Search This Blog

Sunday, April 9, 2017

The Policy Behind The Syria Missile Attack

The New Yorker, a bastion of left wing thought, has an article under the headline, "Trump’s Confusing Strike on Syria."  Really?  It's confusing?  Only for an anti-Trump liberal could the missile strike on Assad's forces be called confusing.

What is the message of that strike?  It's very clear:  the USA will not tolerate the use of sarin gas by anyone.  Chemical weapons like that nerve agent are banned under international law.  So too is the intentional targeting of civilians.  And yet, the Assad regime did both with the same strike.  For those like the New Yorker who are confused, the message to Assad is don't do that again.

The New Yorker thinks that this cannot be the entire message because it does not explain why the USA would move against one war crime but not against all being committed around the world.  Now that's confusing -- not the message, but that the New Yorker would be unable to see that as has been said many times, the USA is not the world's policeman.  When it is in our national interest (as it is with stopping the spread of WMD's like the sarin gas), America will act.  When it is not (as when some warlord in South Sudan tortures political or military prisoners), America won't act.  The USA certainly will not approve of such war crimes, but we don't have to risk our people to stop them.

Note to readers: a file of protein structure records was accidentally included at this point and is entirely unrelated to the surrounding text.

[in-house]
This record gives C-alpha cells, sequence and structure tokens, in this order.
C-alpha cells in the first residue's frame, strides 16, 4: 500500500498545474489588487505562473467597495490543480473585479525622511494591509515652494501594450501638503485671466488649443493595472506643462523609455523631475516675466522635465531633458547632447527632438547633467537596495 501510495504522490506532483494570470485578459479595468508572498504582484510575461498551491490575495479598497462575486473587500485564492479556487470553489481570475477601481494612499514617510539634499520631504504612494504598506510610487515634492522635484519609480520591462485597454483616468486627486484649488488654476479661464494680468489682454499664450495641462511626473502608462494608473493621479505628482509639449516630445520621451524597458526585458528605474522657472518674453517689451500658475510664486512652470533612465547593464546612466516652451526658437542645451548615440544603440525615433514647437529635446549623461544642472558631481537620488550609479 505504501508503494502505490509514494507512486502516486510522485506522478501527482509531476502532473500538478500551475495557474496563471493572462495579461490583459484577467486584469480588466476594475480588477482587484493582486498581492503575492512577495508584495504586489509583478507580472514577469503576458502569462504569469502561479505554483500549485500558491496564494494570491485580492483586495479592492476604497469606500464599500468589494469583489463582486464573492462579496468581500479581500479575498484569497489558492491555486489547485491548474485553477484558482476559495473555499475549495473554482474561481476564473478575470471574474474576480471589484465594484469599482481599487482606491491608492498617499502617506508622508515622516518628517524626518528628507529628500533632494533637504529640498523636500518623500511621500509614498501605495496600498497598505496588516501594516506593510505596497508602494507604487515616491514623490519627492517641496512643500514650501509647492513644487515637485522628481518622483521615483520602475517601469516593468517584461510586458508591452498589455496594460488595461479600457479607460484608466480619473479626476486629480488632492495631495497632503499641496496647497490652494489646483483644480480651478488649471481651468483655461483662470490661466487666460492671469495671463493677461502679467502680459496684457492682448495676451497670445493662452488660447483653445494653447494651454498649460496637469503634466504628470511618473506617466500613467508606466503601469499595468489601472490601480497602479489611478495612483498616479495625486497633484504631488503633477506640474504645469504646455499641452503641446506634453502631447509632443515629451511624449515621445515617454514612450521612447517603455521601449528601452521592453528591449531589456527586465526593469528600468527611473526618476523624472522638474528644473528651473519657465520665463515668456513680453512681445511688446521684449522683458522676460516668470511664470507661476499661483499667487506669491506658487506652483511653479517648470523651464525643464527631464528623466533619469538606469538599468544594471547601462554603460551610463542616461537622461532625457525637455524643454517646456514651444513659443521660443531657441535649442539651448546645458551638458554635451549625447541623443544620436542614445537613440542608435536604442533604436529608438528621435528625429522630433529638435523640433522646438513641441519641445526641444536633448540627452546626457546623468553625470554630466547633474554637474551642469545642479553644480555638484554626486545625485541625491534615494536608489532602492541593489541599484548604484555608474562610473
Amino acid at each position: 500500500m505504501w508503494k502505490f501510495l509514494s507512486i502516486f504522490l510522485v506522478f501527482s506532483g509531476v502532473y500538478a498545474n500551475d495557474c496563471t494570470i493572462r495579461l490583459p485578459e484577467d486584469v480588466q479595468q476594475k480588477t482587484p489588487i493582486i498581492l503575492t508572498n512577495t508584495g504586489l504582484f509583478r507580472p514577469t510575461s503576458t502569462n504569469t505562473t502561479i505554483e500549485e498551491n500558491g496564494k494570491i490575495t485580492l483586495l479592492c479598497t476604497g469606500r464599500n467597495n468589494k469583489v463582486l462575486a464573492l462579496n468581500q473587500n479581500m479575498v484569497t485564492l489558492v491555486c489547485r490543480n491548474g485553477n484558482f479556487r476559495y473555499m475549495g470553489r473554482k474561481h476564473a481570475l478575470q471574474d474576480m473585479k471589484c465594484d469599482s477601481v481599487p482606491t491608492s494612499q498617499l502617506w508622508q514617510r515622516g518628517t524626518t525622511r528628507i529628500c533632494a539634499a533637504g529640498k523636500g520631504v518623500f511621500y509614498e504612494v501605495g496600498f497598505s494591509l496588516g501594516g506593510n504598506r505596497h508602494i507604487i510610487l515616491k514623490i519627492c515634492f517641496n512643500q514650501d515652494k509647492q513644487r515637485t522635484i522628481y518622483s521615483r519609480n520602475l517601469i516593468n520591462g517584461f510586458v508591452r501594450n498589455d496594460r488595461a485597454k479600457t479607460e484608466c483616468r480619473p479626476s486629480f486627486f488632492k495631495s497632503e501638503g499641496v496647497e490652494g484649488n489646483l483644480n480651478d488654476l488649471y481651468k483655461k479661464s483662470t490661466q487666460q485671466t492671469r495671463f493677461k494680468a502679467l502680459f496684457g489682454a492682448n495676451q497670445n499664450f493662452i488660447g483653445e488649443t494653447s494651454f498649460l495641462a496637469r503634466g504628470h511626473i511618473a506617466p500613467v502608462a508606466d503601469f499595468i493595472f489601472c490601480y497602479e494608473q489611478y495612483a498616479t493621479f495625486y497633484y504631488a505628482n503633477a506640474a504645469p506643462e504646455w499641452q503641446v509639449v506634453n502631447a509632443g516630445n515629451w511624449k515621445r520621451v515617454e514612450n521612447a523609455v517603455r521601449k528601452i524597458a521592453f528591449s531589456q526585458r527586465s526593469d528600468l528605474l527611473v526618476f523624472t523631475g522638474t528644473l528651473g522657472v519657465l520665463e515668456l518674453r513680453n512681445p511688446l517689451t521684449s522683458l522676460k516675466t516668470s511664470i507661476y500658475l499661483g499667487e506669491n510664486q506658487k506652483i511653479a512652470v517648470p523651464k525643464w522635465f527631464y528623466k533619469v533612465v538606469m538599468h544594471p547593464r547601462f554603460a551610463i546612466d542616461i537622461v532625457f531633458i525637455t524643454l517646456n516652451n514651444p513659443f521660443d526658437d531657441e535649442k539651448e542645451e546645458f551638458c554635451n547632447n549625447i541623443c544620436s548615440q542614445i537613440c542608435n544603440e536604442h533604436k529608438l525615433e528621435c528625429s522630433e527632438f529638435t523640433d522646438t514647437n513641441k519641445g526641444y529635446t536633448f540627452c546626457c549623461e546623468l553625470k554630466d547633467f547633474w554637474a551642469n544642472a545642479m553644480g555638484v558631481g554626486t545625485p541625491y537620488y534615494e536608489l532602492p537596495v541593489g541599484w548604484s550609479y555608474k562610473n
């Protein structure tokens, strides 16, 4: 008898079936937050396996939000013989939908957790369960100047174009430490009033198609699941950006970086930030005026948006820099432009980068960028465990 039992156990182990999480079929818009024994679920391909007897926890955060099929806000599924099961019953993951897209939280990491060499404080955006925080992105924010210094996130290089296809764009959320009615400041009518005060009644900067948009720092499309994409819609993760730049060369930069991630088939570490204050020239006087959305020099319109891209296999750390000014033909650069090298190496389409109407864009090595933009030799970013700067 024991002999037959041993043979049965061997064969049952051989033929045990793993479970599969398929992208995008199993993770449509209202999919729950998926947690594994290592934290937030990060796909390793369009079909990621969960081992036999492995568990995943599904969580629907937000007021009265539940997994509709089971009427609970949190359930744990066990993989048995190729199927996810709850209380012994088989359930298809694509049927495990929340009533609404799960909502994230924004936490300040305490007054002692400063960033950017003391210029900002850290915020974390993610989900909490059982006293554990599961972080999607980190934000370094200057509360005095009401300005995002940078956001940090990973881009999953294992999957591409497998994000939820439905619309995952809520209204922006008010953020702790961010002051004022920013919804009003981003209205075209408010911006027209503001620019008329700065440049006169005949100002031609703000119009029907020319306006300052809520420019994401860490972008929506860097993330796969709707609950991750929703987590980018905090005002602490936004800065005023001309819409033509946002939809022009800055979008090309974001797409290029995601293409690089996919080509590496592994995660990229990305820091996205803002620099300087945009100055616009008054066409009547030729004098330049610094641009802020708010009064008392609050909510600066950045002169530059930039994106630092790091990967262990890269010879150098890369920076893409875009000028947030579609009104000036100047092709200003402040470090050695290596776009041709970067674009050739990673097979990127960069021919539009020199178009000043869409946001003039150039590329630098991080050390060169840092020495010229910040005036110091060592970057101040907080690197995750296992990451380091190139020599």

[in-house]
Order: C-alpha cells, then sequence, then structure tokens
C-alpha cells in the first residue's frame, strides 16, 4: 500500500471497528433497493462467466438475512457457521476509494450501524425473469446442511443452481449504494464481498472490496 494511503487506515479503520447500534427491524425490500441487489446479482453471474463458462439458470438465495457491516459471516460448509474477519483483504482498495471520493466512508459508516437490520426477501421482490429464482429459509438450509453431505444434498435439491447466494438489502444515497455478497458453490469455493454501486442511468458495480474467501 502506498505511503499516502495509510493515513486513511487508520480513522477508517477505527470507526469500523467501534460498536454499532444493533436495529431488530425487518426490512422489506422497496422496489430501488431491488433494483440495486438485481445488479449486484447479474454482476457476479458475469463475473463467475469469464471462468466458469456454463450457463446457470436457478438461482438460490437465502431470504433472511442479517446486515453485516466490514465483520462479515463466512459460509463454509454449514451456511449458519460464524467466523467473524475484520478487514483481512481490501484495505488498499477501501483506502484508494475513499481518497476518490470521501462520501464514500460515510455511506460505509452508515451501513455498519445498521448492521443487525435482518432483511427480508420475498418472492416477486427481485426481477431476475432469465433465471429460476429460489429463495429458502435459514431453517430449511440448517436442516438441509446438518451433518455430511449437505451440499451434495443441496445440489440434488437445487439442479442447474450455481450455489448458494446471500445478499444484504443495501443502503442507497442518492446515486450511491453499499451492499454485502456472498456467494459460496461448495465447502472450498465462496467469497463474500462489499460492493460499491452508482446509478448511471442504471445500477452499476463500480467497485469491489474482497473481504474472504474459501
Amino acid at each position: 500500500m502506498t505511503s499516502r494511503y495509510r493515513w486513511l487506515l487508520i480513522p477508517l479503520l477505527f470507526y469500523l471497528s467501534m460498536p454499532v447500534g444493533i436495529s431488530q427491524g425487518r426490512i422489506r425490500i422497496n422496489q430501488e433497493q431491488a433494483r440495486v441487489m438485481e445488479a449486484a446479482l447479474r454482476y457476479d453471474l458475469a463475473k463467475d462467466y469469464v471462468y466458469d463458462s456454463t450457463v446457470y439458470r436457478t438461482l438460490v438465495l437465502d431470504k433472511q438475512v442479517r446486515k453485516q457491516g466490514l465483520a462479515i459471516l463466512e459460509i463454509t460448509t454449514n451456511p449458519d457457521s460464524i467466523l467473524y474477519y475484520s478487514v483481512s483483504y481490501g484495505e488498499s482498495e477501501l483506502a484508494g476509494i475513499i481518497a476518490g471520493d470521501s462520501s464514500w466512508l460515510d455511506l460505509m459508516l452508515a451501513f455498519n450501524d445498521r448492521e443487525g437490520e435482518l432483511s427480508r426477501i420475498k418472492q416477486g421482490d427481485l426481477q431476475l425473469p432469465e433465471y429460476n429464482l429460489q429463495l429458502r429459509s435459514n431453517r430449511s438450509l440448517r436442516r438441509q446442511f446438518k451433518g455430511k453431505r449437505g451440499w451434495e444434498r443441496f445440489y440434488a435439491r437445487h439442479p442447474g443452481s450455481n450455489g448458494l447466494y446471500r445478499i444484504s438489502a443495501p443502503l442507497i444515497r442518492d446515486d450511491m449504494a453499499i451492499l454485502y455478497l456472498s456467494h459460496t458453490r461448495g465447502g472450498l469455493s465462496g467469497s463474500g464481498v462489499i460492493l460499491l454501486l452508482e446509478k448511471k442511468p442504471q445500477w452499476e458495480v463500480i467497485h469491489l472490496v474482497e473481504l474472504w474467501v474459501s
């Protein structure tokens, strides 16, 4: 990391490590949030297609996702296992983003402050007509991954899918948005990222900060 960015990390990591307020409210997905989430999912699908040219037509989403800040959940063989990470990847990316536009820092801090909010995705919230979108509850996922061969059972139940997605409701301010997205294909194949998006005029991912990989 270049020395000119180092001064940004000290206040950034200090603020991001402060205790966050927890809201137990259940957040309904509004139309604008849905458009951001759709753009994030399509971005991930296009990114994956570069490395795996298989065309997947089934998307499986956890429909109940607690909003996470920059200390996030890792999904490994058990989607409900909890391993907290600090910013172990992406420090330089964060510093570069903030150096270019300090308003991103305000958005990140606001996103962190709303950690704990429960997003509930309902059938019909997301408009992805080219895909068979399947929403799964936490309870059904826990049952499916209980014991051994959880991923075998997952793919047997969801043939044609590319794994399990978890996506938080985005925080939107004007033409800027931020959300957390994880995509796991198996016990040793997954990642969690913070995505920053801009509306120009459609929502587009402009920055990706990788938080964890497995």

The rest of the New Yorker article just criticizes Trump generally for not following the Obama four step foreign policy: 1. See a problem when you can no longer avoid it; 2. Dither about what to do; 3. Dither some more; and 4. Ultimately decide it is too risky to act/look for a way out that avoids any decision.

People can criticize President Trump for his foreign policy; it is their right as Americans.  No one, however, can honestly say that Trump's latest move in Syria is confusing. 

No comments: